When we seek out a teacher to help us make a radical change in ourselves, a powerful paradox is set in motion when the teacher takes an instant liking to the student. For in succeeding to help the student reach his or her goal, the teacher risks transforming what is appealing into something that isn't. In Willy Russell's Educating Rita -- as in Shaw's Pygmalion -- the tensions and paradoxes are compounded because the student-teacher relationship is at close quarters, one-on-one rather than in a classroom. Extra spice and intensity are added because the two are man and woman.
Teacher-student chemistry isn't quite elementary as these fascinating couples transform before our eyes. Mutual attraction and revulsion are always in the mix.
Shaw's confection was musicalized into Lerner & Loewe's My Fair Lady, first on Broadway, then on the silver screen. But Rita kept its brand name when Russell adapted his 1980 stage comedy for the noteworthy 1983 film face-off between Julie Walters, recreating her live Rita for celluloid, and Michael Caine. So why did Russell bring his beloved Rita back into surgery for a new stage version in 2002?
"When Willy Russell first wrote the show, it had a different purpose, I think," says Christy Basa, who takes on the title role in the new Queen City Theatre Company production, opening this Thursday at Duke Power Theatre and running through Aug. 23.
"It was at a time -- my gosh, late '70s-early '80s in England -- the position of women then was quite different than it is now. Although our Rita is still concerned with being independent and being herself and maybe not taking on those traditional roles, that's certainly more acceptable now in our 2008 society than it would have been then."
So while he was stripping away some dated political references, Russell was also subtly shifting his message away from "I Am Woman" feminism. Rita remains feisty, even if she isn't quite so odd.
"She's not as unique now," Basa admits, "but we still live in an era of great political correctness, and I think there are times when she comes up with something -- she has no real boundaries in the beginning. She hasn't learned them yet. I think a lot of people would like to be like that."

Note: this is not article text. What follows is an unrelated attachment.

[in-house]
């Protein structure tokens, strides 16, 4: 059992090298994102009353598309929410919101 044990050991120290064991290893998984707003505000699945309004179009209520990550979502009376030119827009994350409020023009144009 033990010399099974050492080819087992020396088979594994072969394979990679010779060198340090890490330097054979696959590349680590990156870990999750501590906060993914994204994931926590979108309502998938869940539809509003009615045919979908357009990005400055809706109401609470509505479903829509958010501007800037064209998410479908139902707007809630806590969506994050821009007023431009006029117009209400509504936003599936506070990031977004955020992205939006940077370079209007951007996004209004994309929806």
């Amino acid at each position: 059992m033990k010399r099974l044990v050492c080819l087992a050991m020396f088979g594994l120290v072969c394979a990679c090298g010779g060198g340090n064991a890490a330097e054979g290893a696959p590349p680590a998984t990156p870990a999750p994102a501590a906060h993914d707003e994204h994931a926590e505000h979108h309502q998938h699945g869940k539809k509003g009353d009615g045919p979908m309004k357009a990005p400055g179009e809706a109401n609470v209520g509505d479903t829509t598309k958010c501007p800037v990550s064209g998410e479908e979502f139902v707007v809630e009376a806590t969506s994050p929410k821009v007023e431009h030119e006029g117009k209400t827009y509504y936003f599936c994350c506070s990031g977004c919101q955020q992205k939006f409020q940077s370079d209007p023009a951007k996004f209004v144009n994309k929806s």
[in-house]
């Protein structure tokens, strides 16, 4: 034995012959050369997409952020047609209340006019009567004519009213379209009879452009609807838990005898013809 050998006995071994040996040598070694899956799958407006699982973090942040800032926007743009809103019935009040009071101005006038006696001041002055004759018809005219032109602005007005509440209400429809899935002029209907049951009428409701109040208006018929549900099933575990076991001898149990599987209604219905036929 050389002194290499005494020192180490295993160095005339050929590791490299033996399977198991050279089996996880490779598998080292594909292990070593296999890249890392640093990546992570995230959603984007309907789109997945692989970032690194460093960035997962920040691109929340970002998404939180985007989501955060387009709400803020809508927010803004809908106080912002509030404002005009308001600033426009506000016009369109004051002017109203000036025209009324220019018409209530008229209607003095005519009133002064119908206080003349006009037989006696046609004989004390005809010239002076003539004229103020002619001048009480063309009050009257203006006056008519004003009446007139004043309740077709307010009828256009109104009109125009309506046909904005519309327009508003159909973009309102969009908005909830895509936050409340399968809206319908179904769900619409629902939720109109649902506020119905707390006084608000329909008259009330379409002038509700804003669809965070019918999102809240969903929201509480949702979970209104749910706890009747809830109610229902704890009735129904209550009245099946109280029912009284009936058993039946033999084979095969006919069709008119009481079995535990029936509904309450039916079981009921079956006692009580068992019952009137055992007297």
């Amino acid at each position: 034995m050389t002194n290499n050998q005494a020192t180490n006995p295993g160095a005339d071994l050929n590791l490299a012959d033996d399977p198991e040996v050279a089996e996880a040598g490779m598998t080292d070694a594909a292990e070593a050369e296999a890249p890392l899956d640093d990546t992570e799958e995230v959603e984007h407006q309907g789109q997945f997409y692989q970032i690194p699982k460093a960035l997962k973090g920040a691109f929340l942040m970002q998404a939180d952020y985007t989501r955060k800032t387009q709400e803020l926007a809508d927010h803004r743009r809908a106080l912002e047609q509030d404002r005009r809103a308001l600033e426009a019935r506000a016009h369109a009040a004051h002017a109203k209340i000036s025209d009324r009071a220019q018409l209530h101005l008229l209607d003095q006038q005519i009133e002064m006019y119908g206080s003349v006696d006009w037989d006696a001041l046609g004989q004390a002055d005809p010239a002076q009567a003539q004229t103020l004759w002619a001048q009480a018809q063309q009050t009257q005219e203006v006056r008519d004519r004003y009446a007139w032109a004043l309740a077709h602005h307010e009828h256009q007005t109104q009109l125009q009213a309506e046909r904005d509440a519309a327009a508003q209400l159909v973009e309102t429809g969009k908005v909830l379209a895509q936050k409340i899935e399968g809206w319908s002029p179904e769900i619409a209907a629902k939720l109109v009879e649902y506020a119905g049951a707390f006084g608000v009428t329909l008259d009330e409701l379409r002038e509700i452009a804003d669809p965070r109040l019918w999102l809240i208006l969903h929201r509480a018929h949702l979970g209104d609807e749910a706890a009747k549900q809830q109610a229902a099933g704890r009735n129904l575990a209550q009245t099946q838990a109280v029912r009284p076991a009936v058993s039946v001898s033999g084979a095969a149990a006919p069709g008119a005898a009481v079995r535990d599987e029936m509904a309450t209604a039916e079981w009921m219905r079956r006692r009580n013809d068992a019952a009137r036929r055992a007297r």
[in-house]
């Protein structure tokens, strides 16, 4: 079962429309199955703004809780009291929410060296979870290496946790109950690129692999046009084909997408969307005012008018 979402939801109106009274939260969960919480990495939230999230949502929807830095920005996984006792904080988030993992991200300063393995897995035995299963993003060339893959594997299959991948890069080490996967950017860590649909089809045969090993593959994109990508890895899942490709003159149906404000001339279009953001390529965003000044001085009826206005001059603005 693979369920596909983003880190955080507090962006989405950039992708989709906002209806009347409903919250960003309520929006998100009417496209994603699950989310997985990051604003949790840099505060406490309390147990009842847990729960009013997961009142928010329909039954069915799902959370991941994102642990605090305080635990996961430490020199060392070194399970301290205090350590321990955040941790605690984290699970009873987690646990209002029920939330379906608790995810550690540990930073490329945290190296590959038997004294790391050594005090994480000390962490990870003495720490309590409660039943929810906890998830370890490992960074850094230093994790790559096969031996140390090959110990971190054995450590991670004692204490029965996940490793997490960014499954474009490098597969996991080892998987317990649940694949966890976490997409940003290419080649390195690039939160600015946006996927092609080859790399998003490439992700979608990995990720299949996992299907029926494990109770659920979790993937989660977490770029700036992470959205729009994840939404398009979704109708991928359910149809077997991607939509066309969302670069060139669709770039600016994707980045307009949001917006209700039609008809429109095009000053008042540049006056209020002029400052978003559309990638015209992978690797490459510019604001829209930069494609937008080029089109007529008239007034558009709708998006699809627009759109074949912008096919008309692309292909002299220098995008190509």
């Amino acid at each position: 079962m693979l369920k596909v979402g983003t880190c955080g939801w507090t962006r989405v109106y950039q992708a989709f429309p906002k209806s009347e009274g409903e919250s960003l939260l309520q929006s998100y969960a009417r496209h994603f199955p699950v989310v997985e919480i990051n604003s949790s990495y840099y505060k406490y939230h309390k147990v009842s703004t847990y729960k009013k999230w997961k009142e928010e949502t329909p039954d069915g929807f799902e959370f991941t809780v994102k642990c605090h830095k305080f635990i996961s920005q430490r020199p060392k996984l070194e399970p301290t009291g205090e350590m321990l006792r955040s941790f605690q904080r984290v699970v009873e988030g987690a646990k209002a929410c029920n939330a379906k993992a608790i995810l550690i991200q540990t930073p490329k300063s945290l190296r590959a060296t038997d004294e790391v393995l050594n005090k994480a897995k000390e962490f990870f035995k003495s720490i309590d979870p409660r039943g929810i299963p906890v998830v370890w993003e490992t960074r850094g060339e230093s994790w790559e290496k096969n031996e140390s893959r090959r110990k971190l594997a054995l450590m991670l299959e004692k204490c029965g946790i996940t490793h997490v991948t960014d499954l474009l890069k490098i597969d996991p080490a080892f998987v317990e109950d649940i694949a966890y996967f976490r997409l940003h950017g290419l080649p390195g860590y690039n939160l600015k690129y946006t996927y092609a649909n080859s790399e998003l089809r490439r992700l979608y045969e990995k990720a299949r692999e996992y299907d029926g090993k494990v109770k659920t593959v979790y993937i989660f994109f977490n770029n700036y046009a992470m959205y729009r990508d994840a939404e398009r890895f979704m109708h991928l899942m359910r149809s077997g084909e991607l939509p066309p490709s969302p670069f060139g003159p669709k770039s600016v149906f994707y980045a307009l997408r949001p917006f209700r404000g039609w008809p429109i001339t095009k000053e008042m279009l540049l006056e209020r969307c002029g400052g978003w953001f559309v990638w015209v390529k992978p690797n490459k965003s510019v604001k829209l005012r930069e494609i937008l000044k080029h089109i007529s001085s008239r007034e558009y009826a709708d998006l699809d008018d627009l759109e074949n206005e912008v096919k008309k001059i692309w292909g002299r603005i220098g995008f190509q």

Her impact on the snoozy, boozy world of English teacher Dr. Frank Bryant certainly remains electric. Joe Rux, who portrays the alcoholic Open University professor, describes the collision in incendiary terms.
"Frank is doing this Open University work because he needs the money for his booze," Rux says. "But he's also kind of snubbing his nose at the fact that this is really -- he thinks -- beneath him. Rita comes in, he's a little put off by her at first. And then -- especially the way Christy is doing it, it's so hard for me to keep a straight face -- there is like this breath of fresh air. It's so out of his realm of understanding and out of the realm of his own circle of friends. And he even says it: He has this line, 'You know, I think you're quite marvelous.' And that's where the spark starts for Frank, right in that first scene."
Lighting those fires -- and keeping them lit -- puts extra pressure on the stars, and they both feel it. Unlike the movie, where Russell opened up the protagonists' stories and allowed us outside Frank's office, the stage play is strictly a two-hander, with all the plot walled-up in academe.
Working with Queen City artistic director Glenn Griffin, Basa understands the onus of coming on strong as a vivacious, likable life force. She has done one other two-person play before, paired with Griffin in Love Letters during their Off-Tryon Theatre Company days. But that one hardly counts in Basa's view, little more than a staged reading with no real dialogue.
"As Glenn said, 'Here's the problem: it's a two-person play. Aunt Evy or whoever isn't going to waltz in and liven things up. So we have to like you from the minute it starts.'"
On the other hand, the pressure -- and Griffin's undivided attention -- can yield dividends.
"You really do have so much more one-on-one time with the director," Rux relates. "You really can jump in and chew into the whole thing a lot better. It's the first time that I've worked with Glenn as a director. He knows the play, he knows the text, he knows the history, the culture, so I was really impressed."
Rux was a key cog in the Actor's Theatre production of Take Me Out, our Show of the Year in 2004 -- so it's impressive that he's impressed. Better still, he'll be lingering in Charlotte through the 2008-09 season as an artistic associate at Epic Arts Rep Theatre.
Say "I Do" To Ado
Exiled from the great outdoors – and the not-so-great motorcycle engines, construction cranes, and ambulance sirens that spoil the bucolic allure of The Green – Collaborative Arts have at last hit their stride in Shakespearean production with their current Much Ado About Nothing. Co-founders Elise Wilkinson and Joe Copley have assembled a startlingly fine cast to joust with the Bard's pentameters, including Peter Smeal as Dogberry, Allen England as Antonio, and Craig Spradley as Leonato to execute the comedic bravura.
Newcomer director Alexander Harrington works wonders, helping to lift the Elizabethan chops of Leah Palmer-Licht and Chaz Pofahl as lovebirds Hero and Claudio. Greg Paroff as the villainous Don John secures a contract to carry out a hit on behalf of the Sicilian setting, doubling as Dogberry's doddering stooge, while Patrick Tansor's lordly tonsils as Prince Don Pedro earmark him as another newcomer who must be tempted to linger in town.
Wilkinson and Copley have also done fine work balancing concern for the wrongly spurned Hero with the lightsome parry-and-thrust badinage between Beatrice and Benedrick. It's a fine production whose balance is gleefully tilted toward the funnybone without shortchanging the serious moments of treachery and rebirth. Most joyous of all, tickets at McGlohon Theatre are free through Sunday, and suggested donations are richly deserved.